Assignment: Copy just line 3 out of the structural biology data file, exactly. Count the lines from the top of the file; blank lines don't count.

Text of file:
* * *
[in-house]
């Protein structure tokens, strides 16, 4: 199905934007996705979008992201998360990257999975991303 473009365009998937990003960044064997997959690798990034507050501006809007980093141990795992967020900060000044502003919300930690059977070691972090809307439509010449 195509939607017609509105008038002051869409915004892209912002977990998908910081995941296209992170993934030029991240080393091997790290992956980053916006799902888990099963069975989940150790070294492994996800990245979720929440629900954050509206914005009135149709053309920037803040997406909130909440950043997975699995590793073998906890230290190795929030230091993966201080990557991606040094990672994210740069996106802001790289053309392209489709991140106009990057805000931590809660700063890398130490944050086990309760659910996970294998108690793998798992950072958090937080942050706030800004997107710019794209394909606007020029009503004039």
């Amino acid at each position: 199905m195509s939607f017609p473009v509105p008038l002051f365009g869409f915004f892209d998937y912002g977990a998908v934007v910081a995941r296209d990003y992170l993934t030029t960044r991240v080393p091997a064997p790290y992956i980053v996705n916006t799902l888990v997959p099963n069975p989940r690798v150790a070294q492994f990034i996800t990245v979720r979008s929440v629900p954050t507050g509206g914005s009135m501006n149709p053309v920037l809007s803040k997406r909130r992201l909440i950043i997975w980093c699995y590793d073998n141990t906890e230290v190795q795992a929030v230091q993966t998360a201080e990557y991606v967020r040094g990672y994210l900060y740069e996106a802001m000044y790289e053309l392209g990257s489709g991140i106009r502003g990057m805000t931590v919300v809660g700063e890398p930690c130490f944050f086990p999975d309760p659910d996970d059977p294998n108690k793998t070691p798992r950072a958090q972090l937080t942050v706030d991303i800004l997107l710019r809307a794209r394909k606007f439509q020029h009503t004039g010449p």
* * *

């Amino acid at each position: 199905m195509s939607f017609p473009v509105p008038l002051f365009g869409f915004f892209d998937y912002g977990a998908v934007v910081a995941r296209d990003y992170l993934t030029t960044r991240v080393p091997a064997p790290y992956i980053v996705n916006t799902l888990v997959p099963n069975p989940r690798v150790a070294q492994f990034i996800t990245v979720r979008s929440v629900p954050t507050g509206g914005s009135m501006n149709p053309v920037l809007s803040k997406r909130r992201l909440i950043i997975w980093c699995y590793d073998n141990t906890e230290v190795q795992a929030v230091q993966t998360a201080e990557y991606v967020r040094g990672y994210l900060y740069e996106a802001m000044y790289e053309l392209g990257s489709g991140i106009r502003g990057m805000t931590v919300v809660g700063e890398p930690c130490f944050f086990p999975d309760p659910d996970d059977p294998n108690k793998t070691p798992r950072a958090q972090l937080t942050v706030d991303i800004l997107l710019r809307a794209r394909k606007f439509q020029h009503t004039g010449p």